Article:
A lengthy profile in the December 2014 edition of Vanity Fair reveals a lot about an ambitious entrepreneur taking a big interest in Vancouver.
Thirty-eight-year-old Travis Kalanick is the founder and CEO of Uber, a ride-sharing app valued at more than $18 billion that’s presently trying to break through regulatory barriers in the Lower Mainland and B.C.
On November 4, Vancouver taxi drivers fired a shot across the bow, filing for an injunction in the hope of preventing Uber from launching its Vancouver operation without the licenses it requires to operate legally.
“The defendants have openly refused to comply with the laws, standards and regulations set out by the province and city,” reads a notice of civil claim filed in B.C. Supreme Court.
Uber has already fired back: “This lawsuit is a prime example of the Vancouver taxi industry’s singular goal: protecting its own cartel, even at the expense of consumers and its own drivers,” reads a statement issued by the company.
While Uber has stressed it does not operate in Vancouver, the screen grab below is proof it does intend on seeing its cars on Vancouver streets in the near future.
While Vancouver taxis have already entered the courts, Mayor Gregor Roberston and the city’s Vision-dominated council are treading more cautiously. In October, they voted to push any decision on Uber off the agenda until after elections scheduled for November 15. City staff were instructed to examine the issue for six months and report back.
So, who are they dealing with?
The Vanity Fair article paints Kalanick as an unabashedly ambitious post-Facebook CEO who relishes negotiating in a style described as “principled confrontation”.
An early Uber investor said this of Kalanick: “It’s hard to be a disrupter and not be an asshole.”
A venture capitalist quoted in the article described him in similarly colourful terms: “It’s douche as a tactic, not a strategy.”
In more tempered words, here’s Kalanick on Kalanick: “I’m like fire and brimstone sometimes. And so there are times when I’ll go—I’ll get too into the weeds and too into the debate, because I’m so passionate about it.”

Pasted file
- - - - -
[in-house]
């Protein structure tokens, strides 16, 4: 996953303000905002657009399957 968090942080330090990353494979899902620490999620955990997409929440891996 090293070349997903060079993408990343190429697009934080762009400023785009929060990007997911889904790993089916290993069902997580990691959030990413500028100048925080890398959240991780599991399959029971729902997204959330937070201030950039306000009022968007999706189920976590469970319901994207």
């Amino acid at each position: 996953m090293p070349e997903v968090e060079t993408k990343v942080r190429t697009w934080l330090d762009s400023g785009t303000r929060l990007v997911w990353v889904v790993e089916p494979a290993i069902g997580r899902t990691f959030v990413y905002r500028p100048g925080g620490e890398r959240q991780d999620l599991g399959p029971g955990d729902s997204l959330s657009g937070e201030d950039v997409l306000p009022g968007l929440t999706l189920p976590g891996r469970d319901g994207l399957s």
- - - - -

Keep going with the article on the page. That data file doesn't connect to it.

The article reveals that Uber started in San Francisco in 2010, very aware it would soon be wrestling with regulators.
“The real attention came in October, when the new company got a cease-and-desist order from the San Francisco Municipal Transportation Agency, as well as the California Public Utilities Commission,” it reads. “Both, among other issues, objected to the use of “cab” in UberCab’s name, since it was operating without a taxi license. As it turned out, such a setback was just what Kalanick wanted: an opportunity for a fight.”
Uber has since maintained battle-ready footing.
“Whereas Silicon Valley start-ups tend to give their conference rooms whimsical, sweet names, like Twinkie and Pong, the main conference room in Uber’s swanky new offices on San Francisco’s Market Street is called War Room. It’s an appropriate lair for Kalanick and his ever growing team. He needs the help, because as Uber expands to cities across the U.S. and around the world Kalanick must continue to wage what has already become a very ugly and protracted battle with the taxi industry and the regulators that Uber claims are deep in its pocket. Kalanick doesn’t mask his disdain for his adversaries, either. “Some city-council people are really awesome, but most are uninspired,” he says. “I meet with them as little as possible.”
The timing of the article’s publication suggests it is possible Kalanick could have been thinking about Robertson and city councillors at 12th and Cambie when he made those remarks.
As Uber continues to expand across North America and the world, Kalanick isn’t acting alone. He’s got a man named David Plouffe acting as Uber’s head of public policy and communications. Plouffe was one of the masterminds behind Barack Obama’s 2008 run for president of the United States, a campaign that’s still regarded as masterful while Obama’s presidency continues to fall far below expectations.
The article’s author, Kara Swisher, concludes that Kalanick’s ambition is a force to take seriously.
“Kalanick’s fighting instinct seems only to have been stoked by success,” she writes. “He says he will not stop until he has won every city across the globe.”